This article takes a look at the top 10 NGOs in Africa. Non-Governmental Organisations (NGOs) are independent of any government. They function outside of government influence, and their activities include environmental, social, advocacy and human rights work. NGOs work to promote social or political change in their communities. NGOs are essential in developing society, improving communities, and promoting an active citizenry.Continue reading “Top 10 NGOs in Africa”
Mauritius celebrates of the International Day for the Elimination of Violence against Women 2020
Despite the adoption of the Convention of the Elimination of All Forms of Discrimination against Women (CEDAW) by the UN General Assembly in 1979, violence against women and girls remains a pervasive problem worldwide.
To that end, the General Assembly issued resolution 48/104, laying the foundation for the road towards a world free of gender-based violence. Another bold step in the right direction was embodied by an initiative launched in 2008 and known as the UNiTE to End Violence against Women. It aims to raise public awareness around the issue as well as increase both policymaking and resources dedicated to ending violence against women and girls worldwide.Continue reading “Mauritius celebrates of the International Day for the Elimination of Violence against Women 2020”
25 November 2019: International Day for the Elimination of Violence against Women
Violence against women and girls (VAWG) is one of the most widespread, persistent and devastating human rights violations in our world today remains largely unreported due to the impunity, silence, stigma and shame surrounding it.
In general terms, it manifests itself in physical, sexual and psychological forms, encompassing:
- intimate partner violence (battering, psychological abuse, marital rape, femicide);
- sexual violence and harassment (rape, forced sexual acts, unwanted sexual advances, child sexual abuse, forced marriage, street harassment, stalking, cyber-harassment);
- human trafficking (slavery, sexual exploitation);
- female genital mutilation; and
- child marriage.
The Efua Dorkenoo Pan African Award for Reportage on Female Genital Mutilation (FGM)
Win a Month of training at the Guardian in London
UNFPA, the United Nations Population Fund, and The Guardian are launching the Efua Dorkenoo Pan African Award for Reportage on FGM for journalists reporting on FGM across Africa. The award is intended to increase media awareness and engagement on FGM within community, national and regional media outlets and recognize and encourage outstanding efforts of journalists throughout Africa.
All articles and reports could be either of investigative or human-interest types; produced in Arabic, English or French; and should be printed or broadcast in Africa between 1 January and 31 December 2015. If the article or report was originally published in a local language, please provide a translated version of the article in Arabic, English or French.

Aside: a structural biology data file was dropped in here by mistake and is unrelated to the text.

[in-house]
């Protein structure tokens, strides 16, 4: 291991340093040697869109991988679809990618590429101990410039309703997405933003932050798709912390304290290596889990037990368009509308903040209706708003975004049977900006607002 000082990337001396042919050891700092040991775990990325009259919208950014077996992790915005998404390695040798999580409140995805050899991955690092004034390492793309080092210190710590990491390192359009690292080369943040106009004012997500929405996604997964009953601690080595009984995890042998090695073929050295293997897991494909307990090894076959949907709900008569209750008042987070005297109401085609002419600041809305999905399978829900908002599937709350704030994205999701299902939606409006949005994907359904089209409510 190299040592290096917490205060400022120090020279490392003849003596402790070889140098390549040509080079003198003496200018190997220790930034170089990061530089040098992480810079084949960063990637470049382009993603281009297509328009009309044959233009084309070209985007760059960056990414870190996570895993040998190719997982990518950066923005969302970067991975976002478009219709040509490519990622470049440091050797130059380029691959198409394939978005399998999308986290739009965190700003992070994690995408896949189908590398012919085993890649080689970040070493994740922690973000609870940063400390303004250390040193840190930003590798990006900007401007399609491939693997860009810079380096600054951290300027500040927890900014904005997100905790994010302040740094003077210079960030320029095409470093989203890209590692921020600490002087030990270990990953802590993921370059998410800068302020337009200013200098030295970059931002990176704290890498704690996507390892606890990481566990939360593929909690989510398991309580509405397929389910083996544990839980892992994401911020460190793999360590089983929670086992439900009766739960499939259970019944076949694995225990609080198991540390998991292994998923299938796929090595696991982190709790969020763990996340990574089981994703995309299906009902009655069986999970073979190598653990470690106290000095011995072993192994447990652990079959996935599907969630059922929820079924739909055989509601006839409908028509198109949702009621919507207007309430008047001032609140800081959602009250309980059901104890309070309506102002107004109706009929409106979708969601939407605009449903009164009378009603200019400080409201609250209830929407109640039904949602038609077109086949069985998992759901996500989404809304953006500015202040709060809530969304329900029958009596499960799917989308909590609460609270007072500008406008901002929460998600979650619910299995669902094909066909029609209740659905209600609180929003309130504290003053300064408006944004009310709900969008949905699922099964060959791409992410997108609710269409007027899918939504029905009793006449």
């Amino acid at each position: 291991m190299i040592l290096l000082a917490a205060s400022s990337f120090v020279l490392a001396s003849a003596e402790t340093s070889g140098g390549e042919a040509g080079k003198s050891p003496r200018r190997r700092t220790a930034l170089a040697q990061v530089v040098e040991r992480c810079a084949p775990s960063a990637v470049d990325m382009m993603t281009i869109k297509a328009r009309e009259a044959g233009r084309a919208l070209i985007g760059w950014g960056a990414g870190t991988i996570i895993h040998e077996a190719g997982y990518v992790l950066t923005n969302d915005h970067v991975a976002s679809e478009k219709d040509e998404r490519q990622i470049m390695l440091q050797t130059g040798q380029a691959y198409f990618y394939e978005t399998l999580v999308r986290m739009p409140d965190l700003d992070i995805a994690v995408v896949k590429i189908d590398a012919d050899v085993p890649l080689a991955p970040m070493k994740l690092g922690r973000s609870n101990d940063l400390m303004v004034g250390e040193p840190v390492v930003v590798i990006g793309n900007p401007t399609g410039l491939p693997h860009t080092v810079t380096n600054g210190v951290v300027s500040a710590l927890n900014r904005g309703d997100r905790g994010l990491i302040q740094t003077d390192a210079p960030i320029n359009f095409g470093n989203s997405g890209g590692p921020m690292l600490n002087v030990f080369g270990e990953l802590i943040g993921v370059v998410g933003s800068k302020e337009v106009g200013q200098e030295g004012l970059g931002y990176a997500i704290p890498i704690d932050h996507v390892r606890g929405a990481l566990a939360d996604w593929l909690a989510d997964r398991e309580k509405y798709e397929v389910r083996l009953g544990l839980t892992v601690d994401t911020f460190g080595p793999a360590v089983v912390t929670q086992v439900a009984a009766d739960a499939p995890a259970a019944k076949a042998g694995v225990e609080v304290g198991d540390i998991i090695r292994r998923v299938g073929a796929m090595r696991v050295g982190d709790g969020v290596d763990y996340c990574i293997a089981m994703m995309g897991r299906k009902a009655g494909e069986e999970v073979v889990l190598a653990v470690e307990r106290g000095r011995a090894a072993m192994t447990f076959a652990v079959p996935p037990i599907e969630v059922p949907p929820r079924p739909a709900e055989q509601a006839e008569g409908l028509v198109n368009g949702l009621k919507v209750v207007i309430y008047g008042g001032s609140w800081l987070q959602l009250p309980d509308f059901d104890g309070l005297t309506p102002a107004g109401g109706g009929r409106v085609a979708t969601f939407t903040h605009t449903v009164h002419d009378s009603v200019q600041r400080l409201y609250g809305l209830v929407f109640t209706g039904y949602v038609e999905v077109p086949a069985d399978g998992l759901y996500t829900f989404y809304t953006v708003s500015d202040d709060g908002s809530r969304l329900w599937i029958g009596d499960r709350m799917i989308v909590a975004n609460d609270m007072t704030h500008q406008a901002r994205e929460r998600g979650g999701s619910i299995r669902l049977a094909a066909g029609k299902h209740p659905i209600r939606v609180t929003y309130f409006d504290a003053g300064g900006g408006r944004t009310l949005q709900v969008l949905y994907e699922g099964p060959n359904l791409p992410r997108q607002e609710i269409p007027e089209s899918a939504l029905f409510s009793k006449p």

To be eligible for the competition, the candidate must be:
- A professional journalist working in or for print press (daily, weekly, monthly), radio or TV in Africa or a freelancer with proof of publication of commissioned material. Contest will be limited to journalists working for Africa-based news outlets
- A national of an African country
Candidates can submit one of the following:
- Print story, not exceeding 2,000 words
- Radio report, from 4 to 15 minutes
- TV report, from 4 to 15 minutes
Entries will be judged based on:
- Compliance with above eligibility, topic and format conditions
- Quality and relevance of data
- Writing/reporting style
- Respect for ethical guidelines
TERMS AND CONDITIONS
Submissions are to be judged by a panel of representatives from UNFPA, The Guardian, African media organizations and regional non-governmental organizations.
One finalist will be chosen from each of the three categories, and one overall winner will be chosen from among the three. The three names will be announced on 6 February 2016, International Day of Zero Tolerance for FGM.
The overall winner will receive one month of training at the FGM Multimedia and Investigations Unit at The Guardian in London. All trip and living costs will be covered by the organizers.
Judges’ decisions on all matters are final and no correspondences will be entertained.
UNFPA/The Guardian reserve the right to change any terms and conditions of the contest without prior notice.
- Submit your entry via email at firstname.lastname@example.org Use “Pan African Award for FGM Reportage” as the subject header.
- Include, in English, the following information: Full name, gender, nationality, date of birth, profession, employer (media outlet), country of work, e-mail address and phone number.
- Provide a web link/print screen/scan/photocopy of the media piece featuring your name as a proof it was published/broadcast in print/online/TV in one of the African media between 1 January and 31 December 2015.
Enter by 4 January 2016 final deadline
For more information, click here.